Texas Parks & Wildlife Magazine   


Tricking Toms

The basics of building a ground blind from natural materials.

By Scott Sommerlatte

Veteran turkey hunters agree that the most important part of the game is how and where you hide. Turkeys have incredible eyesight, great hearing, and an intelligence level that borders on the supernatural. Patience and attention to detail are key components of successful turkey hunting. After locating a tom, study its movements and find a hiding spot along a path that leads to or from the bird’s roost. If several birds are roosting in the same area, it is wise to set up a considerable distance away so that you do not disturb the other birds.

Once you find a place to hide, it is time to choose the best way to stay out of sight. While some hunters choose to deck themselves out in camo and face paint, I prefer a ground blind. To me, total concealment is the name of the game. The blind must look natural and be dense enough so that the birds cannot see through it. This can be accomplished by using the natural vegetation found in the area.

One of the best methods is to cut fresh cedar branches or other densely leaved vegetation and build a teepee-like structure. (Of course, make certain beforehand that cutting fresh vegetation is allowed on the property.) The blind should be built up against a tree, which will serve as a back rest and prevent birds from seeing into the blind. If a suitable tree is not available, a small seat with a backrest that can sit flat on the ground will also work.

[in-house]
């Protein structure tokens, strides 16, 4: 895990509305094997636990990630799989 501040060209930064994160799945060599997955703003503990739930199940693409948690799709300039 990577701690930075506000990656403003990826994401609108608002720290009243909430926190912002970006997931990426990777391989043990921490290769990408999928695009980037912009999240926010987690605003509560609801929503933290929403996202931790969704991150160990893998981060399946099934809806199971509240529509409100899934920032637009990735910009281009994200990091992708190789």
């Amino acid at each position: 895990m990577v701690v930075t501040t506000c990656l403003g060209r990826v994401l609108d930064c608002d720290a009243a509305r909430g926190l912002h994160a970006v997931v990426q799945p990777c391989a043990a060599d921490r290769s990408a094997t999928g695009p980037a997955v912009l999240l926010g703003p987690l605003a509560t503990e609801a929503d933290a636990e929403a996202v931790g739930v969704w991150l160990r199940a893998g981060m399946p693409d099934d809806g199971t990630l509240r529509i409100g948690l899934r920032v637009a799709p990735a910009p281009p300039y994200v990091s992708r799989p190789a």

First, cut branches (each about 4 feet long) that have plenty of leaves or needles, then stand the branches with the cut end up, leaning them inward so that they support each other. When the blind is complete, the cut ends of the branches at the top of the blind should be lashed together. For this I like to carry some long tie-wraps. Also, don’t forget to leave a small opening to shoot from (the smaller the better) and another to get in and out of the blind, and make sure you have sufficient vegetation to cover the opening once inside.

Using fresh vegetation has a few advantages. It offers more cover with less work and because the material is still green, it will be on the quiet side. However, in the event that suitable fresh vegetation is not available to make a blind, you can also use old logs and downed tree limbs. A blind of this type will require much more work because of the lack of leaves to fill in the gaps. When building a blind out of logs and limbs that have no leaves, line the inside of the blind with camouflaged netting or material. The netting will help conceal you, and it will also prevent you from rubbing up against and breaking the dry, brittle twigs and sticks, which would make noise and spook the turkeys.

As you can see, building a ground blind is not difficult. Just remember: make it look as natural as possible and you should have no problems calling a big ’ol tom into range.

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